Art & Culture Day Dispatch

Dave Reynolds
December 18, 2012



By Dave Renolds

In today's session, the Leadership Palm Beach County Class of 2013, aka the “Greatest Class that Ever Was or Is Currently or Ever Will Be for the Remainder of Recorded Time,” spent the day gaining a better appreciation for the role that the Arts and Culture play within Palm Beach County. Below is a time line highlighting some of the key events of the day, starting at 8:00am:

8:00: This year's class descends upon Lake Worth, or more specifically, the home of the Cultural Council of Palm Beach County, located at 601 Lake Avenue. If you're not familiar with the location, it's that big white building sitting a stone’s throw away from one of downtown Lake Worth's other noteworthy landmarks, Dave's Last Resort and Raw Bar.

8:05: First things first: breakfast is served. More specifically, breakfast burritos, fresh fruit, and coffee from of TooJays Gourmet Deli. Cultural Council, I like where your head’s at.

8:20: The class is introduced to its first speaker, Rena Blades, President and CEO of the Cultural Council. For the uninitiated, the Cultural Council is a 35 year old organization founded by Alex Dreyfoos that serves as the official agency for arts and cultural development within the county. The council is responsible for things like creating a calendar of cultural events for the year, coordinating and marketing those events, and distributing government grant money to nonprofit organizations dedicated to the arts. It has 15 employees.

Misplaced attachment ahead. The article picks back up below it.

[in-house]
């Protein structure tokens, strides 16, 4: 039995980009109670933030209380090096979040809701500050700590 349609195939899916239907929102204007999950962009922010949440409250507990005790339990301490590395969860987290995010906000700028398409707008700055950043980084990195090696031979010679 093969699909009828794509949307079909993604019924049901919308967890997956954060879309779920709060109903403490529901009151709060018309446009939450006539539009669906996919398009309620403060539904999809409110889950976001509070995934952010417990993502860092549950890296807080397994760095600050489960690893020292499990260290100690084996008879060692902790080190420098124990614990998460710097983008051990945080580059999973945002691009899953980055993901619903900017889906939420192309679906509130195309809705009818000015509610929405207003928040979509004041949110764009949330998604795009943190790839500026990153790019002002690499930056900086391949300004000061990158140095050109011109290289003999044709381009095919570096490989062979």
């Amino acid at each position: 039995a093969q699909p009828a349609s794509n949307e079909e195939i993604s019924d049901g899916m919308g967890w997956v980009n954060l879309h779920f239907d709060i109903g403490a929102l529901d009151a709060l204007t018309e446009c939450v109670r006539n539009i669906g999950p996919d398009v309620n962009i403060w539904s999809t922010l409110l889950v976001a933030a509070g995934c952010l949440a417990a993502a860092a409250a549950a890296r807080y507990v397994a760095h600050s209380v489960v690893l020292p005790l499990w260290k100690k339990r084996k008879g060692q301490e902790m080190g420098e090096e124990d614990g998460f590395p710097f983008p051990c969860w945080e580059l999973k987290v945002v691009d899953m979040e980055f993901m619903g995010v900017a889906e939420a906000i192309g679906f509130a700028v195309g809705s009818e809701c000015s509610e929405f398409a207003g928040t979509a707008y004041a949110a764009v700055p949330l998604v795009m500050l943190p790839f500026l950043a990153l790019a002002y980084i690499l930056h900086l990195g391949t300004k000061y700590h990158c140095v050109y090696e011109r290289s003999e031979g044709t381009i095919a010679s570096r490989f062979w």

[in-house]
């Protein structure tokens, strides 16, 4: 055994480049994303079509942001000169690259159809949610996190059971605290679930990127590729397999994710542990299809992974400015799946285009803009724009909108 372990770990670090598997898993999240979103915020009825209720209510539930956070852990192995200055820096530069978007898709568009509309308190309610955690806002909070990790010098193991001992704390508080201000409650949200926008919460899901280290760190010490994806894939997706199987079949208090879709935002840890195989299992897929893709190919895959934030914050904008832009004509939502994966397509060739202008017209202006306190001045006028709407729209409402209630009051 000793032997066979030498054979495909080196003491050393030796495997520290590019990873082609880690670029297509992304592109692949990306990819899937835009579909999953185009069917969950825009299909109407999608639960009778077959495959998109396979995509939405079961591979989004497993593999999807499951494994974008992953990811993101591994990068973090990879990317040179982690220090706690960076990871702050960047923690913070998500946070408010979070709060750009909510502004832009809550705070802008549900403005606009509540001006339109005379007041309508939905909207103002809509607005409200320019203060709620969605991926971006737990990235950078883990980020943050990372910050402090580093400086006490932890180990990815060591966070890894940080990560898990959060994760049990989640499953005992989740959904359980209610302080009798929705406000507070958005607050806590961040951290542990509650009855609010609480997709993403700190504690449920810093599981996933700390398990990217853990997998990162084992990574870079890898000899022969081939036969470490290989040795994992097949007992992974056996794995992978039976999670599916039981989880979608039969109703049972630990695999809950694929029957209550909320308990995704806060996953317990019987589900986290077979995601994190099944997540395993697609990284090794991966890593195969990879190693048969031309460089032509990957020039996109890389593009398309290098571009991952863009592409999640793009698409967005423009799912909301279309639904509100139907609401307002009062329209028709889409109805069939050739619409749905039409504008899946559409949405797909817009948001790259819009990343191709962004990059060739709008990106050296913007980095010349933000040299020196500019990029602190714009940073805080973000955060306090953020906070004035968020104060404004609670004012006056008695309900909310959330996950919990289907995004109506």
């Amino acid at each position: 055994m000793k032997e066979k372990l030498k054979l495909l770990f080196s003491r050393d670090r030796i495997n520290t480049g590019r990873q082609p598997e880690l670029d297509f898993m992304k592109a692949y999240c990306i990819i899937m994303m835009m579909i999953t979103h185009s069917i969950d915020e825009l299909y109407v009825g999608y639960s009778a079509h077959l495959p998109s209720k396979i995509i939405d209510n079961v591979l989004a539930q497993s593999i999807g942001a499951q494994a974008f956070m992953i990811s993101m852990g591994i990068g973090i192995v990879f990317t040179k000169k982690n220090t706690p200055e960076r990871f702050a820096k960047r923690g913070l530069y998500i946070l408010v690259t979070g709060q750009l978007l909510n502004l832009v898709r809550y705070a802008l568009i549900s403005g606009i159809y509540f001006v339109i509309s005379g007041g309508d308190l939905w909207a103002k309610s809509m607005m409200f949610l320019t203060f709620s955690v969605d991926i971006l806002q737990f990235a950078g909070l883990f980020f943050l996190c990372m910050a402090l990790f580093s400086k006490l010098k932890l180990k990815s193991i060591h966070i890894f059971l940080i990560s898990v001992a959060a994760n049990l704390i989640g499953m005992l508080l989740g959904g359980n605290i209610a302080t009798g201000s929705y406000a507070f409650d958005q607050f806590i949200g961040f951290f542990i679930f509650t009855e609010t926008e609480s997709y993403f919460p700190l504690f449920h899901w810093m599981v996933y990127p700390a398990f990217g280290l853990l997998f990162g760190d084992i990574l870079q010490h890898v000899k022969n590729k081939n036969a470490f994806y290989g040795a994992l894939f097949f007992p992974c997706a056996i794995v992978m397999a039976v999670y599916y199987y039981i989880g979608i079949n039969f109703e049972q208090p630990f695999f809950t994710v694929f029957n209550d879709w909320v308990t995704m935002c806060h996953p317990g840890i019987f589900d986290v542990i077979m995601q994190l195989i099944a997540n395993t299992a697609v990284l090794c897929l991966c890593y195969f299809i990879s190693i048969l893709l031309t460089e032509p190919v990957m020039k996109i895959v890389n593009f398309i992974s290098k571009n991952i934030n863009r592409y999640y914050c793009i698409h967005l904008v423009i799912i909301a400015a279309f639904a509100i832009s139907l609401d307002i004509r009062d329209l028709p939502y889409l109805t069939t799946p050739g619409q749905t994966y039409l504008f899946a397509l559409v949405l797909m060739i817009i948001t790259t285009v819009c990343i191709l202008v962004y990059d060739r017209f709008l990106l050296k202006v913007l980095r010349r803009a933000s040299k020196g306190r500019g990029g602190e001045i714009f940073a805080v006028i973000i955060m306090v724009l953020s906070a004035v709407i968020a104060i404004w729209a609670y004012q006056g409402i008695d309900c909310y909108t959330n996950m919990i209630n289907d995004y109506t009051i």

8:37: For those of you counting at home, the arts represent a $250 MILLION per year industry within the county (at least, the portion that is nonprofit based), and the sector has grown by 20% over the past 5 years alone. Combine that with other third party art interests (art galleries, studios, etc.) and you begin to see the enormous impact art has on our communities. The Cultural Council is sort of like the backbone of the art world here in the county – part cheerleader, part promoter, part financial supporter. I can tell that Rena takes a lot of pride in the Council’s work and its heavy influence on the arts here in Palm Beach County. Bravo.

8:40: Morning activity: complete a budget for a hypothetical nonprofit corporation. As she provides the answers to the exercise, Rena explains that most arts organizations do not receive large donations from area corporations – rather, most donations come from a handful of large individual donors and foundations. Other funding sources typically include government grants, an endowment, ticket sales, camps and classes, and income from renting out space to host events.

8:45: Following Rena's speech, we are led on a brief tour of the Cultural Council's art gallery, which features many artists unique to South Florida. The museum and building, itself, was recently renovated after being acquired from the Montgomery family in 2009. The museum's walls are all-white, floor-to-ceiling, suggesting that the Cultural Council has an enormous paint budget to play with.

8:47: During the tour Rena takes a moment to point out an X-rated brass sculpture of Jack and Jill on display. Her stab at adolescent humor is not lost with this crowd.

9:00: Bus trip to West Palm Beach. I sit next to one of our videographers for the day, Sal. Sal is from New Jersey, graduated from Full Sail, and now lives in Miami. He splits his time between jobs at New Epic Media in West Palm Beach, a Japanese firm, as well as his own production company. Seems like a pretty good guy, Sal.